In Class Forcing, one inevitably has to discuss proper classes as concrete mathematical objects.
For example, in defining pretameness in Chapter 8 definition 2.2 of the Handbook, we speak of a sequence of classes, which we later enumerate over. I'm trying to understand in what axiomatic framework could we be working in.
In ZFC we can't speak about classes this way. In NBG we can talk about classes, but we can't quantify over them. Specifically, if a class is a member of another class, then it must be a set, so we can't talk about an infinite sequence of them. But our sequence is made of proper classes. If we go up to MK, then our theory isn't a conservative extension of ZFC anymore, and we can't really be sure our conclusions about sets are valid in ZFC.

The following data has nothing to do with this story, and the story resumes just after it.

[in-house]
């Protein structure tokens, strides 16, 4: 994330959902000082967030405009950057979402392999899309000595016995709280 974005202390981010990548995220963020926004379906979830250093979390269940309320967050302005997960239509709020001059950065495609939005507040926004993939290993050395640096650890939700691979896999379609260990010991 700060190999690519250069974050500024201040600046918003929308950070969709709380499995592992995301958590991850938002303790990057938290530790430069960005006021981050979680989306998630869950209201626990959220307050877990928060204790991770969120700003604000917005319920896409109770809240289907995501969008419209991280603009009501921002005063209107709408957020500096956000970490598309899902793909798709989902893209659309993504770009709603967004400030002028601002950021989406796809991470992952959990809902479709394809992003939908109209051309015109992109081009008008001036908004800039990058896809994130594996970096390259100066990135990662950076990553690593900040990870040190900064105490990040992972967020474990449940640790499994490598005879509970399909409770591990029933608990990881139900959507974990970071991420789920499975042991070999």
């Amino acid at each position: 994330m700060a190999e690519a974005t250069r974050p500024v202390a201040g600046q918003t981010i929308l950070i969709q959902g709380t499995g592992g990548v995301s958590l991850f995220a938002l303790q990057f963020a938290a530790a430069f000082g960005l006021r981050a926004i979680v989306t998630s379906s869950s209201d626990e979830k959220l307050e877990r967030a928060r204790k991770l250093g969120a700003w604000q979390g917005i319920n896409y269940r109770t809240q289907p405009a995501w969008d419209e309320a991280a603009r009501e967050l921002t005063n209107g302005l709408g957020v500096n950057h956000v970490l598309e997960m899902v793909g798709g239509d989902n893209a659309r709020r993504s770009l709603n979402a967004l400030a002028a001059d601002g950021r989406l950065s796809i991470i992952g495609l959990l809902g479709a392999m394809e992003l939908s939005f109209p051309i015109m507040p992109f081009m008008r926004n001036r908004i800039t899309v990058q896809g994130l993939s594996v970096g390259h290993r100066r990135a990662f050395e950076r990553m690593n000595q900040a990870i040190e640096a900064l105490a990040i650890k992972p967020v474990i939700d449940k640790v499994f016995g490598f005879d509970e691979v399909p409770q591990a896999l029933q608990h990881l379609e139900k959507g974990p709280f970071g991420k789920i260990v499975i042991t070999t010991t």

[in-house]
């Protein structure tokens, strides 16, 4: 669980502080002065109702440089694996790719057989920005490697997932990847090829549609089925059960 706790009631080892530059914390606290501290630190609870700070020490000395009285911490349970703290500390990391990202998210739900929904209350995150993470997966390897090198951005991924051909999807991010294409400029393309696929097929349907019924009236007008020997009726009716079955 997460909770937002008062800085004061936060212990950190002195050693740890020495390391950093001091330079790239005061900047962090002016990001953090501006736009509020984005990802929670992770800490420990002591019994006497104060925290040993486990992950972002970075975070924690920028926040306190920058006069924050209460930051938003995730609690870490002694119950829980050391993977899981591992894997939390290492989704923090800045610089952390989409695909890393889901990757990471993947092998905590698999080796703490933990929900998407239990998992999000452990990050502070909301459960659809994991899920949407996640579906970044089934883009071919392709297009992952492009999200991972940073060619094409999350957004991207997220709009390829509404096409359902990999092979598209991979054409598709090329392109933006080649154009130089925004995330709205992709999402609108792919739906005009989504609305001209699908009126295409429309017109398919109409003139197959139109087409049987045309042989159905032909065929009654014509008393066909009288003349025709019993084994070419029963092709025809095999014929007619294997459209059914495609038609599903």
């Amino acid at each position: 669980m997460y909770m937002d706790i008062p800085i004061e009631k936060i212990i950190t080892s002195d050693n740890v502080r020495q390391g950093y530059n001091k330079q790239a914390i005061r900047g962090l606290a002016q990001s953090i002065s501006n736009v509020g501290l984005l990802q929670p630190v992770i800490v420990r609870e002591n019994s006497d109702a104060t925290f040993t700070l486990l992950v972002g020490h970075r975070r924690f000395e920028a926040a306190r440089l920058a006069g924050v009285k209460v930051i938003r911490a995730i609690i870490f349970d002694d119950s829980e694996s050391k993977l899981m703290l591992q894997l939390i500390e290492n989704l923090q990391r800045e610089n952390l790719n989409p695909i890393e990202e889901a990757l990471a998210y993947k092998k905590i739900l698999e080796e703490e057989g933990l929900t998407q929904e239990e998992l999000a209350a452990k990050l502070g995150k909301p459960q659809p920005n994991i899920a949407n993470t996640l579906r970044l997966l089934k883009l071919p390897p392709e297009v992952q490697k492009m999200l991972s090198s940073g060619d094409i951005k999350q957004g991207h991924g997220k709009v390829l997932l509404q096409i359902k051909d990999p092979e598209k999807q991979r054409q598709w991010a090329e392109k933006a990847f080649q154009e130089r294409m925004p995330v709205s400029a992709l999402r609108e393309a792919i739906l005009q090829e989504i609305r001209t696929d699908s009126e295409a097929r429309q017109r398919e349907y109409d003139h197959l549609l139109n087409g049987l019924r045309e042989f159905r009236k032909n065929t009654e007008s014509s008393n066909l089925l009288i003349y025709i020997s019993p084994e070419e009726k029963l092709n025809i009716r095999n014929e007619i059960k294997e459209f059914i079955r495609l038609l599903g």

Alternatively, we could try and justify our discussion by working within $V_\kappa$, for some $\kappa$ inaccessible cardinal. Then all our annoying classes become sets. But this presupposes the existence of such a cardinal, which I don't think the theory of class forcing really hinges on.
In what axiomatic framework are we working in when discussing class forcing?